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Feline Immunodeficiency Virus(FIV) – Cat FIV Causes, Symptoms & Treatment

Does your cat suffer from ongoing health issues even after being given proper medications? Or is it showing poor health signs from the past several months? If the answer to either of them is yes, then it can be an alarming condition for your cat, and there is an urgent need to take her for a vet examination. The simple reason for this great concern is Feline Immunodeficiency Virus. Cat FIV can damage cats’ immune systems and make them vulnerable to secondary infections. It can ultimately lead to the death of the cat and reduce her lifespan to a great extent.

Here are the details about FIV in cats and how early treatment can make situations favorable for your cat.

What is FIV in Cats?

Feline Immunodeficiency Virus, also known as cat FIV, is a retrovirus infection first detected in the United States. Cats suffering from FIV don’t show any illness signs for the initial years, and the virus remains in the immune system of cats for an extended period. This virus is a slow killer and begins its work by destroying immune system cells. The problem arises when it starts targeting and killing white blood cells. Such actions result in the weakening of the potential to fight illnesses. Due to these reasons, FIV is considered cat HIV because it shows identical consequences on felines, like humans, when they have HIV.

After the destruction of the immune system, FIV positive cats become highly prone to catching secondary infections. It is essential to understand that the feline leukaemia virus and FIV are not similar illnesses; both lead to distinct effects in cats. Another thing about FIV in cats is that the virus remains present in the cat’s saliva; therefore, the possibility of virus transmission to other cats is enormous.

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What are the Symptoms of FIV in Cats?

Since the cat FIV virus infects the immune system slowly, it becomes tough to detect its presence in the starting years of infection. You will not notice any severe symptoms for several years. Your cat can experience some illness during this period, but it is easily curable through medicines. However, once the damage to the cat’s system intensifies, the signs of ailment become clear and severe. Therefore, it is suggested that you should take your cat to a vet clinic after noticing these FIV symptoms:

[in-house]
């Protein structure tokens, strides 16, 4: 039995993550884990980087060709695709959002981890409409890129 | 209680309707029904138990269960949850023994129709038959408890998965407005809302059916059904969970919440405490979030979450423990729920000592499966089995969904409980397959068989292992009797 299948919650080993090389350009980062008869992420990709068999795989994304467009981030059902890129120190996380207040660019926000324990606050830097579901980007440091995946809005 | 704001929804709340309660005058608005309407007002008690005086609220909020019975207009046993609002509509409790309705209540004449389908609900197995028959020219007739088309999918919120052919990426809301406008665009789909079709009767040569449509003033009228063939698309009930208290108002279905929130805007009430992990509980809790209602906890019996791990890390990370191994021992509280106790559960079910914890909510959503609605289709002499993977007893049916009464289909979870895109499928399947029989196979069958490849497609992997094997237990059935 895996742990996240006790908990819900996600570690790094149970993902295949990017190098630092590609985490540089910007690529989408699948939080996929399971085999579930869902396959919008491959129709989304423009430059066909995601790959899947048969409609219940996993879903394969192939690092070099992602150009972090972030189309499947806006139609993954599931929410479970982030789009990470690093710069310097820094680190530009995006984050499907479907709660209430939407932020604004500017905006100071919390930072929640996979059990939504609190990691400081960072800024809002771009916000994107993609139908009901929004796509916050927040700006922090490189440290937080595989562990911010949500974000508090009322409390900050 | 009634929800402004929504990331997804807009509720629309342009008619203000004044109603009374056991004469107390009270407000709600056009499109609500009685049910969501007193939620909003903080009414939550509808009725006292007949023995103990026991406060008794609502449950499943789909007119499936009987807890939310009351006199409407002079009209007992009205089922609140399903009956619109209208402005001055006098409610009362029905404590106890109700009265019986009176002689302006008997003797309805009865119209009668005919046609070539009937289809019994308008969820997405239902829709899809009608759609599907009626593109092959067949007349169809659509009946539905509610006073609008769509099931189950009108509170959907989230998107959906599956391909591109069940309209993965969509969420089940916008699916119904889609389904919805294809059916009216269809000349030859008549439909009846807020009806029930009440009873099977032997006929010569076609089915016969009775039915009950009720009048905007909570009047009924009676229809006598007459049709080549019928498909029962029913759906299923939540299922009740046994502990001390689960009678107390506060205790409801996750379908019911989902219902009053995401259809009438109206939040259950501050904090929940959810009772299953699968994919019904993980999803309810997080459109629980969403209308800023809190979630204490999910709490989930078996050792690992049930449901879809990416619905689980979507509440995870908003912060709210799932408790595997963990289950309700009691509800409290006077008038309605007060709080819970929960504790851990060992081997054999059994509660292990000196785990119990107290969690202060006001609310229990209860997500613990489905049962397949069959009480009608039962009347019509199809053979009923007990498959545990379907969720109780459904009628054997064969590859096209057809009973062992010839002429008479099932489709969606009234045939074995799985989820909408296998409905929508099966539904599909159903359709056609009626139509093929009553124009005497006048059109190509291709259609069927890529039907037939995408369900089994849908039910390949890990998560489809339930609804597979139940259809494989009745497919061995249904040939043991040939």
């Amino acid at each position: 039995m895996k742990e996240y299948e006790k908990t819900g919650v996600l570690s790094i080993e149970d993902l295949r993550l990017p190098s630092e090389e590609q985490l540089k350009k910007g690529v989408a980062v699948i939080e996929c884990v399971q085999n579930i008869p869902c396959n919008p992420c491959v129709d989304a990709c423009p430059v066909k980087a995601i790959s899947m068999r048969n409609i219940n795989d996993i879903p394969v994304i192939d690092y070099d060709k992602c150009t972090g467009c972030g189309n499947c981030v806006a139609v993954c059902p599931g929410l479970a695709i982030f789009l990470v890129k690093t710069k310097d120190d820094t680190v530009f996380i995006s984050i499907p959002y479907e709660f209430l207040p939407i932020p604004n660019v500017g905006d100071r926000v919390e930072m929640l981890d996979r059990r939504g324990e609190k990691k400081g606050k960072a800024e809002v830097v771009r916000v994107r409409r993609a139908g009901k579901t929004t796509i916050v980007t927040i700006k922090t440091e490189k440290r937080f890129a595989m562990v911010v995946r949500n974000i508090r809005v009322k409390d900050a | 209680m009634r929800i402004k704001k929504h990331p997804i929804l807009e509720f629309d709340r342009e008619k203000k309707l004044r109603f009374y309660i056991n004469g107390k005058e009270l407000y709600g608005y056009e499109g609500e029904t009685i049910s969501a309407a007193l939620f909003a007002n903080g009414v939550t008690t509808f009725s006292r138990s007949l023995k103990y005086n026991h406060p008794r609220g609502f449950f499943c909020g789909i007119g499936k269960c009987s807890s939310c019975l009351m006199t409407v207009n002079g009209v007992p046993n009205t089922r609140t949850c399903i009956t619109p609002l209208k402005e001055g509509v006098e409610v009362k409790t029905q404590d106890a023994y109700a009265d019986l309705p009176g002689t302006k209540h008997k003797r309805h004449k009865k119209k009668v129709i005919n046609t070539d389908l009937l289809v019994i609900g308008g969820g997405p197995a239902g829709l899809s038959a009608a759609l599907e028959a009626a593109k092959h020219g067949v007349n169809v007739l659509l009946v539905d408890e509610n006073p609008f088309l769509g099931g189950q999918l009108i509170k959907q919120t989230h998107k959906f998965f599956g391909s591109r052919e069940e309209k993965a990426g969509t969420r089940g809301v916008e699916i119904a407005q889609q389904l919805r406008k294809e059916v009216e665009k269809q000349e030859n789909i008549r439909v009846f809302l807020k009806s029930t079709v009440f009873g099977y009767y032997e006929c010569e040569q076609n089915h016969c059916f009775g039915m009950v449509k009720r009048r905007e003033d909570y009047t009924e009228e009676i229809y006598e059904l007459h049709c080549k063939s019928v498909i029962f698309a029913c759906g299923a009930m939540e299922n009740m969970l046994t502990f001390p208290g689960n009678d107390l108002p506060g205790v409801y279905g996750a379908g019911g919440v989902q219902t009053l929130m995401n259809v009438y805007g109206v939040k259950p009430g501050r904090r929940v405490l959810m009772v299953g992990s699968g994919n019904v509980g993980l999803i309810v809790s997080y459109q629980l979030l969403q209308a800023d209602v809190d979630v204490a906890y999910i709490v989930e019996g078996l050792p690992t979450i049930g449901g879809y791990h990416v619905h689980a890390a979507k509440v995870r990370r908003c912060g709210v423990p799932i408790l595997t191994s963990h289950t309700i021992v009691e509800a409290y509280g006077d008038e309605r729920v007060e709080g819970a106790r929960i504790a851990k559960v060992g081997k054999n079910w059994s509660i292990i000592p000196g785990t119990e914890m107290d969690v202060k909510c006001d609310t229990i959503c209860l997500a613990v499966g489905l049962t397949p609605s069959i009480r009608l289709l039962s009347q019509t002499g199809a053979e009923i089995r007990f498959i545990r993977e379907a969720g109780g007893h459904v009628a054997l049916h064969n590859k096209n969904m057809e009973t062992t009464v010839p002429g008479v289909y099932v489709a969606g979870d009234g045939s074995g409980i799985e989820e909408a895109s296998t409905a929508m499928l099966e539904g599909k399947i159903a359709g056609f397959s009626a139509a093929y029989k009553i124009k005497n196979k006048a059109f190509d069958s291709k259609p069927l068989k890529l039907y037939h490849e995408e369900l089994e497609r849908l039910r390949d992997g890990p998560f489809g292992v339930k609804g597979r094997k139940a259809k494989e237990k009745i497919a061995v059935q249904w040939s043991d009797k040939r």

• Recurring fever
  • Loss of appetite with consistent diarrhoea
  • Chronic infection in different body parts like the upper respiratory tract, intestine, eyes, and bladder
  • The deteriorating condition of the coat with other skin problems
  • Changes in behavior due to neurological disorders
  • Stomatitis, i.e., inflammation of the mouth

Weight loss also occurs in cats with FIV as their bodies cannot extract the nutrition from the diet. In the later stages of this infection, there is a possibility that the illness will convert into some sort of blood disease or even cancer. Many felines also suffer from diseases like neoplasia and lymphoma, and infectious agents can further create problems for them.

Causes of FIV in Cats

The primary cause of FIV in cats is the transmission of the virus from an infected cat to a healthy cat through an extensive bite. Due to this reason, outdoor cats are at risk of getting infected with this virus as they get involved in territorial disputes leading to such injuries. Apart from this cause, a mother cat can also pass the FIV virus to her kittens. However, the possibility of transmission from the mother is bleak. Infection rates are higher in sick cats than in healthy cats. Further, un-neutered male cats having access to outdoors remain at the highest risk of catching FIV infection.

Even though FIV cats contagious, it is found that cats generally do not spread the FIV virus by sharing their food or water bowls with other cats. Other feline actions, such as sneezing and mutual grooming, also do not lead to the transmission of the virus to another cat. Sexual contacts are also not responsible for the spread of FIV among cats. Majorly bites and bite wounds leads to the spread.

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Treatments Available for FIV in Cats

The absence of antiviral remedies makes the FIV virus dangerous for cats. No specific medication has been developed to treat FIV cats. During the treatment for FIV in cats , the focus remains on keeping the cat asymptomatic for a prolonged period, and no severe symptoms arise quickly. However, one study has shown that cats live for an average period of 5 years after getting diagnosed with the FIV virus. The medical course and recommendations can vary vastly for different cats.

If a cat starts showing the symptoms of FIV, vets treat the secondary illnesses resulting from the virus. Here are a few common treatments used to provide relief to cats suffering from FIV: